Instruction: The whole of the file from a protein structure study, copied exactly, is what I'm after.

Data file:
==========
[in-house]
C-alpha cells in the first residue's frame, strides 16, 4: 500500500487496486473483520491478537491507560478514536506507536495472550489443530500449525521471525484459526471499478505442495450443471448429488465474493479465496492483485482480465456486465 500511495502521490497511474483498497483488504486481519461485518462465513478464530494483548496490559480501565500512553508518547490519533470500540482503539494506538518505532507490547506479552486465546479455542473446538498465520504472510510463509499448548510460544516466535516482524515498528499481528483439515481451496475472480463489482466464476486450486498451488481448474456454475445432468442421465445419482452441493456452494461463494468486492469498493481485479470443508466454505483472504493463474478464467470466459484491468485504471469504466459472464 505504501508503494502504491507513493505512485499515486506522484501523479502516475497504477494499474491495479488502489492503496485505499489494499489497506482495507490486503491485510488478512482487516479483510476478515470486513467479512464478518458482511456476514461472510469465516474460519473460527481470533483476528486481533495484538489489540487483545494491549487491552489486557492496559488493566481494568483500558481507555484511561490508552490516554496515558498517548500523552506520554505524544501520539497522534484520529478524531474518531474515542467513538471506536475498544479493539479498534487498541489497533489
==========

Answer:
[in-house]
C-alpha cells in the first residue's frame, strides 16, 4: 500500500487496486473483520491478537491507560478514536506507536495472550489443530500449525521471525484459526471499478505442495450443471448429488465474493479465496492483485482480465456486465 500511495502521490497511474483498497483488504486481519461485518462465513478464530494483548496490559480501565500512553508518547490519533470500540482503539494506538518505532507490547506479552486465546479455542473446538498465520504472510510463509499448548510460544516466535516482524515498528499481528483439515481451496475472480463489482466464476486450486498451488481448474456454475445432468442421465445419482452441493456452494461463494468486492469498493481485479470443508466454505483472504493463474478464467470466459484491468485504471469504466459472464 505504501508503494502504491507513493505512485499515486506522484501523479502516475497504477494499474491495479488502489492503496485505499489494499489497506482495507490486503491485510488478512482487516479483510476478515470486513467479512464478518458482511456476514461472510469465516474460519473460527481470533483476528486481533495484538489489540487483545494491549487491552489486557492496559488493566481494568483500558481507555484511561490508552490516554496515558498517548500523552506520554505524544501520539497522534484520529478524531474518531474515542467513538471506536475498544479493539479498534487498541489497533489